Sinatra shines in new release of old recording 1962 was a very good year to be Frank

March 06, 1994|By J.D. Considine | J.D. Considine,Sun Pop Music Critic

This is a great time to be Frank Sinatra.

After almost six decades as a professional singer, Sinatra is still celebrated as one of the great talents of the age. In its first week of release, his "Duets" album pushed past Meat Loaf and Mariah Carey to claim the No. 2 position on the Billboard album charts (not bad for a guy old enough to be Eddie Vedder's grandfather), and his endlessly repackaged back catalog continues to sell steadily.

His peers, meanwhile, have offered every homage imaginable, from tribute albums to the Lifetime Achievement Award he received at the Grammys last week.

It has not been a great time to be a Frank Sinatra listener, however. For all the enthusiasm that greeted its release, "Duets" was an embarrassment, a star-studded gimmick that failed to conceal how worn and wobbly Sinatra's voice has become. Nor has there been much new and noteworthy in the reissues, apart from flashy packaging and digitized sound.

That should change, though, and soon. For with the release of the recently discovered 1962 concert recording "Sinatra and Sextet: Live in Paris" (Reprise 45487, arriving in record stores Tuesday), we have a new and vivid reminder of just how great Sinatra was in his prime.

Even better, the album offers a rare and revealing glimpse of Sinatra in a small-ensemble setting. As the title indicates, there are only six musicians accompanying the singer -- pianist Bill Miller, guitarist Al Viola, bassist Ralph Pena, vibraphonist Emil Richards, saxophonist Harry Klee and drummer Irv Cottler -- and that lends a lean, jazzy edge to the performances.

It also brings out a range and subtlety that's too often absent in Sinatra's later recordings. It's worth noting that the vast majority of his recordings since the late '50s have been with orchestral or big-band accompaniment, and while that approach has produced some memorable recordings, it has also tended to emphasize the showiest, most overstated aspects of Sinatra's singing -- the punchy phrasing, the exaggerated swing cadences, the slangy substitutions in the lyrics. (Is it any wonder that this is the most frequently parodied aspect of the Sinatra sound?)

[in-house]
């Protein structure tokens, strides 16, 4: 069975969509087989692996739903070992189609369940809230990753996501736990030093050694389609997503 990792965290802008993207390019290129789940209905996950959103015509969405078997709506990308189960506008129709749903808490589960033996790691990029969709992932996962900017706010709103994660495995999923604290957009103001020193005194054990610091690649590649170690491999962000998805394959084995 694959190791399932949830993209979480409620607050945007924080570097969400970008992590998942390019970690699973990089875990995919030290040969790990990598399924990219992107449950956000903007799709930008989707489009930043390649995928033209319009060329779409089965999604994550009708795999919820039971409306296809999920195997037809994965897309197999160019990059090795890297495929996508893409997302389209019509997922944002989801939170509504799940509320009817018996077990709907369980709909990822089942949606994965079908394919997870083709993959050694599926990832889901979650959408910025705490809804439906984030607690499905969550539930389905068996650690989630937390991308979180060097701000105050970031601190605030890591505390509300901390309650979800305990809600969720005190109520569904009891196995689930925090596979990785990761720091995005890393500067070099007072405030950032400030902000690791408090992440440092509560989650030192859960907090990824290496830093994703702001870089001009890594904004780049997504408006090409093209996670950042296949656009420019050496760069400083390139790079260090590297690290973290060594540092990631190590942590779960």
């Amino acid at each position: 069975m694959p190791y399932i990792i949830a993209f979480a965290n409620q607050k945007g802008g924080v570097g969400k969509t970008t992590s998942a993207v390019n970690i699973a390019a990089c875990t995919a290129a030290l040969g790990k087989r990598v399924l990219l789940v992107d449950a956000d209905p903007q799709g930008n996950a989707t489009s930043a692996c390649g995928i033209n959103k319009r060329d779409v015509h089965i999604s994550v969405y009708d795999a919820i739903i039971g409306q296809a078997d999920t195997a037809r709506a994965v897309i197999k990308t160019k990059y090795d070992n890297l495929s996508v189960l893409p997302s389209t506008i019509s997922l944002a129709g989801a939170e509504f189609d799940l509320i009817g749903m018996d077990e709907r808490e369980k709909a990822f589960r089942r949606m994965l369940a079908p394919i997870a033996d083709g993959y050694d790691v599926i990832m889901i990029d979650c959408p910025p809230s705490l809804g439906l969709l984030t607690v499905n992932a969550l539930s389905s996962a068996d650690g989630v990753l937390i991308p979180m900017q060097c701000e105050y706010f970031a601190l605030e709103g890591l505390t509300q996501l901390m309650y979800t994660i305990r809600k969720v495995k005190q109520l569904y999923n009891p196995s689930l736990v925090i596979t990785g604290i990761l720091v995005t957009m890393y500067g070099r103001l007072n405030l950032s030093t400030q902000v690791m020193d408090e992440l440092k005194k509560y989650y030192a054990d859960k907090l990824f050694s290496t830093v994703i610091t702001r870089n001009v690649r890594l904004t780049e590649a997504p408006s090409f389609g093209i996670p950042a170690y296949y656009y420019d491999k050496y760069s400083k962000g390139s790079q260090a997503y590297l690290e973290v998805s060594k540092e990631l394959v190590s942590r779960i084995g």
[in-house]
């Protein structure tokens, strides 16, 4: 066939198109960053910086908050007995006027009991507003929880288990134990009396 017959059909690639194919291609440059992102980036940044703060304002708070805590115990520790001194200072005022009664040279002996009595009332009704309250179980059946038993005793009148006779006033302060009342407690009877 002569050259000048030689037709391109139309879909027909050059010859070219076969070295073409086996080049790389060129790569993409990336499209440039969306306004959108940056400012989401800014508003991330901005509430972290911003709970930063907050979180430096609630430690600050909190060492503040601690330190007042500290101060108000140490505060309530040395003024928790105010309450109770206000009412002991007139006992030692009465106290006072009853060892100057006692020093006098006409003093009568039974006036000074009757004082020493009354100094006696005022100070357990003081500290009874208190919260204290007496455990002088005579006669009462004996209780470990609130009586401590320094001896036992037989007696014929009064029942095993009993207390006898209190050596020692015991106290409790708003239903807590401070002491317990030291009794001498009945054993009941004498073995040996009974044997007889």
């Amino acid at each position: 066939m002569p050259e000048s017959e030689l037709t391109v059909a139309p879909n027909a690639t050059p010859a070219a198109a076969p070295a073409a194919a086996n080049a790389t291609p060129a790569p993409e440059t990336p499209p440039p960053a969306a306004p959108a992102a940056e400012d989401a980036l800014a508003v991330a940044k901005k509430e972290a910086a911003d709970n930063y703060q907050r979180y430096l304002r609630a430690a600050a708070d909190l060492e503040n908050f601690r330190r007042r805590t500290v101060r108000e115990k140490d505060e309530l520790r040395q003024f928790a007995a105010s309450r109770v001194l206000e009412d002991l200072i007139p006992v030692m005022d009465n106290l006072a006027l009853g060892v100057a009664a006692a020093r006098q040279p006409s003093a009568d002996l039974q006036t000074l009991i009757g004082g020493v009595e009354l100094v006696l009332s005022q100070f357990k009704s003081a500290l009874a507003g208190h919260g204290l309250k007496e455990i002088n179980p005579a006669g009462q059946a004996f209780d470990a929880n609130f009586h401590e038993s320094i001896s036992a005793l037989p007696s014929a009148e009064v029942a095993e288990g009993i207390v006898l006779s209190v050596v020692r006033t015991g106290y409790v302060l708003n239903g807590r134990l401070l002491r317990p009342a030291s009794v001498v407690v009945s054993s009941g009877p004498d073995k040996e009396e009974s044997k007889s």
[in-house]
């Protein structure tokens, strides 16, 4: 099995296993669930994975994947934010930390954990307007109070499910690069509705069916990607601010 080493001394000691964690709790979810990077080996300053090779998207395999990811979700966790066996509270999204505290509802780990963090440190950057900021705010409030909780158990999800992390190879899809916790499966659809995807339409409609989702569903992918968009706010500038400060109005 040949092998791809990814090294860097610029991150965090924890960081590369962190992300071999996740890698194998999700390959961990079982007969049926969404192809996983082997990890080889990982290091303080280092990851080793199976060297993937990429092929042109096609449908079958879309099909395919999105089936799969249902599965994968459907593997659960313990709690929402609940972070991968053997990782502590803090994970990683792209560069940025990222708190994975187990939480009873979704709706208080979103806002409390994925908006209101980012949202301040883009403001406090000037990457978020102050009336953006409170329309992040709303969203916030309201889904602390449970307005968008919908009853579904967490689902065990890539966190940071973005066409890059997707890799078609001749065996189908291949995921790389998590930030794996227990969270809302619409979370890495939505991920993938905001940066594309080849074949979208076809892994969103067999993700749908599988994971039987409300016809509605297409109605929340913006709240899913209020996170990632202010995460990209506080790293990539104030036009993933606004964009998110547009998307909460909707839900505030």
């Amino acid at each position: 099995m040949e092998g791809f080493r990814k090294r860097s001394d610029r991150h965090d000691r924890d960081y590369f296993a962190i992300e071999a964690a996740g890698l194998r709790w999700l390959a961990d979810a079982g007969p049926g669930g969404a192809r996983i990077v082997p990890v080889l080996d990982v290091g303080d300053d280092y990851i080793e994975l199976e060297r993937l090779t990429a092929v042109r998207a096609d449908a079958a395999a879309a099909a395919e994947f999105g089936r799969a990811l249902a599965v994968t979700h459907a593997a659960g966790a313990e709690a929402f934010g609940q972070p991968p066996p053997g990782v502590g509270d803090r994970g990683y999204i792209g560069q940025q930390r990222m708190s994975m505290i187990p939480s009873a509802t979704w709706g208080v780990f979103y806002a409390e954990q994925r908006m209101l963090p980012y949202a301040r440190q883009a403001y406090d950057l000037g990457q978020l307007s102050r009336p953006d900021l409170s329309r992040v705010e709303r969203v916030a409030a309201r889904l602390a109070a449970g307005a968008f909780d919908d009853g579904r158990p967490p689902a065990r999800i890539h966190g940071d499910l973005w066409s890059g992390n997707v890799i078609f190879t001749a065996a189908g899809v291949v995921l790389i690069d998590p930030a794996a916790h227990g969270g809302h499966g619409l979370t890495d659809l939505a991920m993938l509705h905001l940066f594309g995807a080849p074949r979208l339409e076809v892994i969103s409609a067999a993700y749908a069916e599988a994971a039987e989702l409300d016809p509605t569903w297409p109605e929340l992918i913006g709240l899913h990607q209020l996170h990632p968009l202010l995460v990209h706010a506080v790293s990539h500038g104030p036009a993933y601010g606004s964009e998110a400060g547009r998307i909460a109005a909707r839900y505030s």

Showing Sinatra's strengths

"Live in Paris" avoids such excess. When it swings, it shows all Sinatra's strengths -- his magnificent control, his careful use of shading, his incomparable sense of rhythm -- without pushing them to the point of caricature. But when the band pulls back, the album reveals a warmth and intimacy infrequently heard in his later work.

Listen, for example, to the sextet version of "My Funny Valentine." Most performances increase in intensity until the final phrase, so the singer is at full throttle as the melody surges upward with the words "Stay, little valentine, stay." From there, the vocalist slips into a tenderer tone to complete the couplet: "Each day is Valentine's Day."

But Sinatra avoids the obvious path. First, he soft-pedals the verse's slow-building momentum to emphasize the tenderness of the lyric; then he pulls back as he reaches that second "stay," in order to keep the song from peaking. That way, he and the sextet can make a second, more improvisational pass at the song, toying with a jazz waltz rhythm while Sinatra stretches and bends the melody before arriving at a bravura finale.

Then there's "Night and Day," which finds Sinatra accompanied only by Viola's guitar. It's a stunning performance, and not simply because of the unexpectedly subtle dynamics. Instead of the usual soloist-accompanist approach, the tack Sinatra and Viola take is closer in character to a duet, with each player listening closely to the other.

When the phrases end in long, sustained notes, Sinatra seems to be savoring the harmonic ingenuity of Viola's accompaniment; when the verse turns busy, the guitarist stays out of the singer's way, supporting the melody without ever impeding the flow of words. Throughout, they think and play as one, making a big noise when the song speaks of "the roaring traffic's boom," then falling into a hush for "in the silence of my lonely room."

With Viola's help, Sinatra is able to pull real drama from the song, illuminating the lyric in ways most interpretations miss. That alone is reason enough to own this album.

A good 'Goody, Goody'

But there's much more to "Live in Paris" than that. There's a driving, jazzy rendition of "Goody, Goody," and a version of "Moonlight in Vermont" that's so lush and inviting you'll swear there's an orchestra hidden in the arrangement somewhere. There's also a reading of "I've Got You Under My Skin" that swings so sublimely and flows so perfectly you'll wonder why he ever bothered to record the song again.

Above all else, there's the sheer pleasure of hearing his voice. In 1962, Sinatra was probably at his artistic peak. He was still

young enough to invest a degree of athleticism in his performance, but he was also experienced enough to know when and where such displays were appropriate.

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